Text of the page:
The temptation with a tight schedule is to speed up the hardening process with accelerators. These additives work by triggering a different curing mechanism instead of the standard epoxy/amine reaction. The result is a faster cure in the industrial epoxy floor, however it also results in a higher percentage of unreacted hardener that can compromise performance, especially when it comes to chemical resistance.
The theory behind applying two coats or more with industrial epoxy flooring relates to minimising two common points of weakness in the film – pinholes and holidays.
Briefly, pinholes are burst bubbles that leave tiny craters with a central “throat”. Holidays, on the other hand, are areas of insufficient coating thickness that generally occur on sharp edges, however they can also occur on flat areas if application misses a spot, so to speak. Pinholes and holidays compromise the flooring system by leaving the substrate exposed and applying at least two coats reduces the probability of this happening.
The risk of applying onto a rough surface in an industrial environment is the possibility of thinner films on the peaks, ridges and edges offering less coverage and therefore less resistance to the aggressive conditions. On the other hand, re-levelling or re-building any rough areas first creates a smooth surface, which allows an industrial floor coating to form a more even protective film across the entire area.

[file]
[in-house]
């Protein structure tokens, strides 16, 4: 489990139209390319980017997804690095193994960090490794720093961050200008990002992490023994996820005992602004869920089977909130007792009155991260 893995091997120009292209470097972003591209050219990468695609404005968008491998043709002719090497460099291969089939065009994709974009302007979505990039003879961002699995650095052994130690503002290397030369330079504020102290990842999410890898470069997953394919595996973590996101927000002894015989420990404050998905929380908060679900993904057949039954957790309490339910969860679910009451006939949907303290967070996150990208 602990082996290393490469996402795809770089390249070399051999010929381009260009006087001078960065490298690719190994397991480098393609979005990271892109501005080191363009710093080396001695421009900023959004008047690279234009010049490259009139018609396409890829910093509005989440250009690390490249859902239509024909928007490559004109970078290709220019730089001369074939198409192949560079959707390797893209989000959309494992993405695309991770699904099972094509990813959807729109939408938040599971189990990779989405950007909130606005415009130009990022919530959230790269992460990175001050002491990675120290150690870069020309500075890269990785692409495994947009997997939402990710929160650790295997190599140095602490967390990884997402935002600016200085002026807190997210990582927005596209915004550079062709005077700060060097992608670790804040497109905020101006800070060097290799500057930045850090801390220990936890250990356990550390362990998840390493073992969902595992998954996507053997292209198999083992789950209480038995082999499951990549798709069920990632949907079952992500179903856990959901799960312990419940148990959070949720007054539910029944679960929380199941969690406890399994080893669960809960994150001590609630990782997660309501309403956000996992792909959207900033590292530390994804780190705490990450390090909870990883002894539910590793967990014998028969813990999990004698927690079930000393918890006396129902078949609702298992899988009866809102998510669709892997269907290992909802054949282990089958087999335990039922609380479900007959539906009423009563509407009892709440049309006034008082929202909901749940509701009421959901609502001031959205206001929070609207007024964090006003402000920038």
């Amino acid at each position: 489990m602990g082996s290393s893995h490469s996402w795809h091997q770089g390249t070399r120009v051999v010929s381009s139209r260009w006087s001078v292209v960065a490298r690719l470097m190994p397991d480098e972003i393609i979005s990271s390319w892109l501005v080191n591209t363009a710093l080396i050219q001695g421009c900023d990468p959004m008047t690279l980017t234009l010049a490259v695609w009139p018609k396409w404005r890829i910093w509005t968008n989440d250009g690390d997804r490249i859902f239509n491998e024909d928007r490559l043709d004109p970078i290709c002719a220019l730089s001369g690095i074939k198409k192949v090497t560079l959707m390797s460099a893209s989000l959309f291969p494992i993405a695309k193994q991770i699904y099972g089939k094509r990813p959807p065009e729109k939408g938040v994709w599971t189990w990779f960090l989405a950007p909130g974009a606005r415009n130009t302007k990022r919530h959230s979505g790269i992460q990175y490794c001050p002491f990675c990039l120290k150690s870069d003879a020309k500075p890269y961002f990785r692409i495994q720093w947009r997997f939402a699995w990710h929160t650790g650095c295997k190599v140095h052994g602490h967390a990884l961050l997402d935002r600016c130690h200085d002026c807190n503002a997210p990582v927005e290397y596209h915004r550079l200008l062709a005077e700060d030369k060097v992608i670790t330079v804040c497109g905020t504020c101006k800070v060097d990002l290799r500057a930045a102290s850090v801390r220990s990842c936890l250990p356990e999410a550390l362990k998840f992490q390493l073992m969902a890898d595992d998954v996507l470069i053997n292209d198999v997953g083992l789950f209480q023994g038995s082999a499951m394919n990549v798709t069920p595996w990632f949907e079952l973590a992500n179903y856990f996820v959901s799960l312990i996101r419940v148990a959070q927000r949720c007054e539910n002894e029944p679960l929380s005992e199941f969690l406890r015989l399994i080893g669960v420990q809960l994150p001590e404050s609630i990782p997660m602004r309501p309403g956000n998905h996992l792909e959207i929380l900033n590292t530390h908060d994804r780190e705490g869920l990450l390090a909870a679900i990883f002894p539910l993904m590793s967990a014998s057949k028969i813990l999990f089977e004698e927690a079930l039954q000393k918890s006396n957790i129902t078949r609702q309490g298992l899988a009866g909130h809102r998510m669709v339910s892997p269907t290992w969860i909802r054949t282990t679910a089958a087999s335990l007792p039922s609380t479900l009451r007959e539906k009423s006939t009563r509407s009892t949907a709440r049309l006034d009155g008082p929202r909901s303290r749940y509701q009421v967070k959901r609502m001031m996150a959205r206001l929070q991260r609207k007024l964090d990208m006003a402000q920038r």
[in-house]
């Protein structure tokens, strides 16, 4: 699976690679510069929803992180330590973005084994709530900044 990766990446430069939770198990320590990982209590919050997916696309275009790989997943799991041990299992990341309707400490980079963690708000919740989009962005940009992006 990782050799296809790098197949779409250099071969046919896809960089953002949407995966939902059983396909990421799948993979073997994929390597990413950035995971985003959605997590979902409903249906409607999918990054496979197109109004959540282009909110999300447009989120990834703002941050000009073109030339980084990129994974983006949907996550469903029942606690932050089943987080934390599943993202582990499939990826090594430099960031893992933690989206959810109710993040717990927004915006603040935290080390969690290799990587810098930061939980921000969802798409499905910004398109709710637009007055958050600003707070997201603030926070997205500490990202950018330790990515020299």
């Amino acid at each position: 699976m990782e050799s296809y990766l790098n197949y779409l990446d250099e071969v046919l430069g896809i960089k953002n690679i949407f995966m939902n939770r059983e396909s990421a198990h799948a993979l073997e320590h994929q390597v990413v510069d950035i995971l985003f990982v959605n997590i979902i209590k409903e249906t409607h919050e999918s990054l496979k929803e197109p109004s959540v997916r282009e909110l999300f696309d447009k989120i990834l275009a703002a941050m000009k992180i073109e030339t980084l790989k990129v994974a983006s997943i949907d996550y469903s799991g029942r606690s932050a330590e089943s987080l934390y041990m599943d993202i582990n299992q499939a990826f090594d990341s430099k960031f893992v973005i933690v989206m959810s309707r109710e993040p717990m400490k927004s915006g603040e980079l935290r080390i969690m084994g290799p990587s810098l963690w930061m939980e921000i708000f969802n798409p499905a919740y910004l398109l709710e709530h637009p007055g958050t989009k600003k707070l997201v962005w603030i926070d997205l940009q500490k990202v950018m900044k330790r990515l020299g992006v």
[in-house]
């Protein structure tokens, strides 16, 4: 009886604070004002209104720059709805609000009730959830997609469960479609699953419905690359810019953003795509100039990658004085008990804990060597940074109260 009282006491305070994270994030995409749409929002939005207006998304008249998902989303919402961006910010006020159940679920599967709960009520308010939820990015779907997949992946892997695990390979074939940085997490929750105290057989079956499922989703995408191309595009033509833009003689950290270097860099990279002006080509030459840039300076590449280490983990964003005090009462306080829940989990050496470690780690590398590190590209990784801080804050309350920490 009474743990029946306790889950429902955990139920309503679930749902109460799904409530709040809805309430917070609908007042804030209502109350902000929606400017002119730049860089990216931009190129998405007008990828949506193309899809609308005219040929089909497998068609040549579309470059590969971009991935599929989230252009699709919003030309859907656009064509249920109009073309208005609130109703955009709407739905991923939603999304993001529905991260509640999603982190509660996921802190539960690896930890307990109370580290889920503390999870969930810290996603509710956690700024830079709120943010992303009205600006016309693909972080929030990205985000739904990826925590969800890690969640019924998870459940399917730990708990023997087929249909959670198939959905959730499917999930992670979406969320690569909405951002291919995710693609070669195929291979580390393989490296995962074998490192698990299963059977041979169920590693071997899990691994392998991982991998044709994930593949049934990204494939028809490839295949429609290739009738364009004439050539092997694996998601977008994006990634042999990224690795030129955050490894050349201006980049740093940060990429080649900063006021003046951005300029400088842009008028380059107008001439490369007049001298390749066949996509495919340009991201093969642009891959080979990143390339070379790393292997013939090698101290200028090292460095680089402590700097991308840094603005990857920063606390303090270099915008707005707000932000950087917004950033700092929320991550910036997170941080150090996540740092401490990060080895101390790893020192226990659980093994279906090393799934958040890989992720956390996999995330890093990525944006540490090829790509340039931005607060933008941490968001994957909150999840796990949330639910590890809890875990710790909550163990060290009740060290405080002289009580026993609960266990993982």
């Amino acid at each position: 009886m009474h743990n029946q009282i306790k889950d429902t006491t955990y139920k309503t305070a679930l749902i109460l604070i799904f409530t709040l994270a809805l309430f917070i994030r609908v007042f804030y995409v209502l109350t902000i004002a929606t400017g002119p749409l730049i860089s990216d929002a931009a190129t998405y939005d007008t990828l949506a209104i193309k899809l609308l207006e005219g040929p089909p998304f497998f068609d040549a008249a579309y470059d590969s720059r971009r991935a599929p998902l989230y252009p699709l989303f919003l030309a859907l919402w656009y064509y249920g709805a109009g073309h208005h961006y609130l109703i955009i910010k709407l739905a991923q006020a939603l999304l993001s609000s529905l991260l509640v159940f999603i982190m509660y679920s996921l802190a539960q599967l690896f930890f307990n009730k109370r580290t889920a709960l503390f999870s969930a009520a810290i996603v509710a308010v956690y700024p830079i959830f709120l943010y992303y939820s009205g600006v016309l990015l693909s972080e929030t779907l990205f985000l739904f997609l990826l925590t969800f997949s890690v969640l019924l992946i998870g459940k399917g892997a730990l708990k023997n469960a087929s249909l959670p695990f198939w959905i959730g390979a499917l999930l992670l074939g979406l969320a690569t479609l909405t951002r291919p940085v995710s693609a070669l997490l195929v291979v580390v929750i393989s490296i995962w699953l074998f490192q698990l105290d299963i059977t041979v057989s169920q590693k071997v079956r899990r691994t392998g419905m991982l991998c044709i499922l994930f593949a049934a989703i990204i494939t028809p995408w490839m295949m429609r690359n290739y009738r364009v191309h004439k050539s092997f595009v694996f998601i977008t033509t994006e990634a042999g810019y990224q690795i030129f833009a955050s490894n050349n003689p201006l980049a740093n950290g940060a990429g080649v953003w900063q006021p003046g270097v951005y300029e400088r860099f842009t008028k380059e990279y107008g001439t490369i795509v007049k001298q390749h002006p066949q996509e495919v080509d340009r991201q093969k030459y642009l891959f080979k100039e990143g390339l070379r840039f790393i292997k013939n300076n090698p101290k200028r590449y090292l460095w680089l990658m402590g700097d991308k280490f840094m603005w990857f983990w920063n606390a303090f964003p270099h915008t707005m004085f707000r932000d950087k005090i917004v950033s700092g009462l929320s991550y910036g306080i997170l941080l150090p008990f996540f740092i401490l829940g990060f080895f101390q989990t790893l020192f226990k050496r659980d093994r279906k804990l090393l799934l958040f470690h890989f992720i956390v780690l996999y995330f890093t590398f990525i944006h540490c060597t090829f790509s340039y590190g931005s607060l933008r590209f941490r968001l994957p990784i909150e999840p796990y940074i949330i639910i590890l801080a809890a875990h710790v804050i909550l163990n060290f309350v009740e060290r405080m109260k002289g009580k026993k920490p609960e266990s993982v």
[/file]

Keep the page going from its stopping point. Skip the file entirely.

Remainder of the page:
This information has been adapted from our epoxy handbook - “Finally, real answers for real contractors – Industrial Flooring”.
Real World Epoxies has formulated, manufactured and supplied high-quality industrial epoxy flooring systems and products for more than two decades. We stand behind our products because we only use proven, high-quality materials that we know will perform as expected. You can trust our industrial epoxy flooring products and systems for your epoxy flooring project.
Let us help you with your industrial flooring needs when you fill out one of our contact forms or call us on 1300 EPOXIES (1300 376 943).
To help build a strong resin flooring industry that sits alongside timber, carpet, tiles and vinyl as a mainstream flooring option.
To eliminate preventable failures
that hurt the resin flooring industry
and prevent it from reaching its full potential.